Book discussion, ‘Towards a New India – Governance Transformed 2014-2019’ authored by Mr V. Srinivas
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On 11th March 2020, the Vivekananda International Foundation (VIF) held a book discussion on the book, ‘Towards a New India – Governance Transformed 2014-2019’, written by Mr V. Srinivas, Additional Secretary to Government of India in the Department of Administrative Reforms and Public Grievances, Ministry of Personnel, Public Grievances and Pensions. The discussants for the book were Mr Sudhir Bhargava, Dr Vinod Kumar Paul and Mr Amitabh Kant, CEO, NITI Aayog. Dr Arvind Gupta, Director, VIF in his welcome remarks, introduced the author and spoke about the contemporary relevance of the book. He opened the discussion by praising the author for providing a comprehensive view of key government policy measures from a bureaucratic and administrative perspective.

Mr Srinivas began the discussion by recalling how he was inspired to write the book because of his own experiences in the implementation of various welfare state policies. He stressed that India's welfare state programmes have undergone a massive digital transformation in the past five years. The three big projects that symbolize the rise of a New India are the opening of 31.6 crore Jan Dhan bank accounts, universal issues of 120 crore Aadhaar cards, and the construction of toilets to cover 85 per cent of the population. The purpose of the book, he said, is to trace the socio-politico history of Indian economy and polity from its inception till the current period and to mark out a roadmap for the future.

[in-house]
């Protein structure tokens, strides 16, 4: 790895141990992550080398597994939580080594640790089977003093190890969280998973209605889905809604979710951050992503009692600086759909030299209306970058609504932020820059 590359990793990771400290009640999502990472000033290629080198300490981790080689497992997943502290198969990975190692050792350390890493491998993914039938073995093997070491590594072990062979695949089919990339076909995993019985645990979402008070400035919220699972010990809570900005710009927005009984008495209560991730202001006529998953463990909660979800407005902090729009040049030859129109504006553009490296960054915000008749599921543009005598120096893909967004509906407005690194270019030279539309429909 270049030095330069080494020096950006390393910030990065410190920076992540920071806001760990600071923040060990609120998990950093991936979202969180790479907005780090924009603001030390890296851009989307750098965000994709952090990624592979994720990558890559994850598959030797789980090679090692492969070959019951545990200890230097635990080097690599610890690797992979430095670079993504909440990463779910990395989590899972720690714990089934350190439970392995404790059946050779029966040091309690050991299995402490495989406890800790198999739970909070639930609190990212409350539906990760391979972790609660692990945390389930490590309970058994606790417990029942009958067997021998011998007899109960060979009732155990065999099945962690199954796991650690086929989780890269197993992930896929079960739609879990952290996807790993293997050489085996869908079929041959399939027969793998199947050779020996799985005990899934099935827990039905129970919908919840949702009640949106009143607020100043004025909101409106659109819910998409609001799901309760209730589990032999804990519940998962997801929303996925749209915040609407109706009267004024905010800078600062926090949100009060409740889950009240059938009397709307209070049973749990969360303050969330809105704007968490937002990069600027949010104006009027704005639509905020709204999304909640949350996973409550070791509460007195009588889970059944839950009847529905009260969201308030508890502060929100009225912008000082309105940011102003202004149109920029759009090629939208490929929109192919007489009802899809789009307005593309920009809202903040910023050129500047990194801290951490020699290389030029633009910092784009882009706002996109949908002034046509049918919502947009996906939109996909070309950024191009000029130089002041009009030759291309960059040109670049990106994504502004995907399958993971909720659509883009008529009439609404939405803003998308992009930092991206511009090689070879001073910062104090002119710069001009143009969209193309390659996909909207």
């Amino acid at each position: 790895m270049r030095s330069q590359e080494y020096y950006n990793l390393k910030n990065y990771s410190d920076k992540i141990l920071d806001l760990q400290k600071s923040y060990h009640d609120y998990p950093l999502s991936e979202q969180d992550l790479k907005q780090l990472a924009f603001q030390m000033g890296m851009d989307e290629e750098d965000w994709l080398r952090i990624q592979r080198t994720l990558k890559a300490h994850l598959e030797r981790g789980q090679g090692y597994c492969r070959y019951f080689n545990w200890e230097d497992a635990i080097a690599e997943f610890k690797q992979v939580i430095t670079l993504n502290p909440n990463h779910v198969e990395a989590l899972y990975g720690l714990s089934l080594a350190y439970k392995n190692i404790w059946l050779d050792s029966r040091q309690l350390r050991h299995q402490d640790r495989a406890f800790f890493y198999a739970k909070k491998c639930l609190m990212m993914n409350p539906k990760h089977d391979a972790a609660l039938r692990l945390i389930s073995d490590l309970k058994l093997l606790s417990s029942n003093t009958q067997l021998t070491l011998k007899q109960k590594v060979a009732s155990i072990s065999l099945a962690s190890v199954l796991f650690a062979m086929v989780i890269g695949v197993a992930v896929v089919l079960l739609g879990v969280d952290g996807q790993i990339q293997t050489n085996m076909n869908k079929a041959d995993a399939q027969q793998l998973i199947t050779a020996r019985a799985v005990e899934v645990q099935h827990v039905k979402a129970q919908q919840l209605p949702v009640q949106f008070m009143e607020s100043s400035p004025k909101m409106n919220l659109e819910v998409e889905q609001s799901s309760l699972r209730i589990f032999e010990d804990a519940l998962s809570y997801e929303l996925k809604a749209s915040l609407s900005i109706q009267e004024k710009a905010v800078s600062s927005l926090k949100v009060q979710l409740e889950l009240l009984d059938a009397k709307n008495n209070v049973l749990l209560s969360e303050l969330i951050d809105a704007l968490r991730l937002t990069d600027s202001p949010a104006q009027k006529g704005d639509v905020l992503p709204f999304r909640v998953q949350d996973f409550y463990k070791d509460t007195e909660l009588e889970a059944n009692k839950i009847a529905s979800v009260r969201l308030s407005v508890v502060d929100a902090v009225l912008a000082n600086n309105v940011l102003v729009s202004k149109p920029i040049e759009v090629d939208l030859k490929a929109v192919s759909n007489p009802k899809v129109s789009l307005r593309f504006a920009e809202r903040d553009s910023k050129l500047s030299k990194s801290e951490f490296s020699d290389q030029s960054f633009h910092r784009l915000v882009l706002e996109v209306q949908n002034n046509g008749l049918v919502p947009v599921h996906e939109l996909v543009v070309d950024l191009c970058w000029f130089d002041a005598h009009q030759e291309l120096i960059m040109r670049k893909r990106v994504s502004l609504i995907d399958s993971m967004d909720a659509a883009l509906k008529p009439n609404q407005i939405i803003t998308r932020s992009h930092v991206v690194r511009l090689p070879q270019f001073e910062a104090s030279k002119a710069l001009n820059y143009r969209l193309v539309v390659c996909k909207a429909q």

He further stated that the book depicts the success stories of the Swachh Bharat Mission, Ayushman Bharat, Jan Dhan Yojana, Ujjwala Yojana and Pradhan Mantri Aawas Yojana across the country. It throws light on the massive strides made under Digital India, Skill India and Make in India initiatives which are documented through interviews with the domain experts.

He added that the book also presents the challenges to good governance. The bulwark of good governance policies is accountability, transparency, stakeholder participation, judicial framework and fight against corruption. He highlighted the account of India's fight against corruption and how the “minimum government and maximum governance” approach has resulted in simplification of the governance model in recent years. He also posited the efforts initiated by the government in improving justice delivery systems by providing speedy disposal of pending cases, particularly through the digitization of the Revenue courts. While quoting the examples of e-Mitras and digital merchants, Mr Srinivas said that digital transformation is an important part of good governance. He concluded that the technology revolution in India has helped millions of Indians with transparency in governance. After the author concluded his remarks, Dr Gupta invited Mr Sudhir Bhargava to present his comments.

Mr Bhargava lauded the book as a concise and detailed account of various policy measures and their implementation challenges. He asserted that the book describes a way to make government schemes more effective by learning from previous successes and setbacks. He pointed out that the book presents the current government’s novel initiatives which have resulted in far-reaching positive changes to the Indian social and economic structure.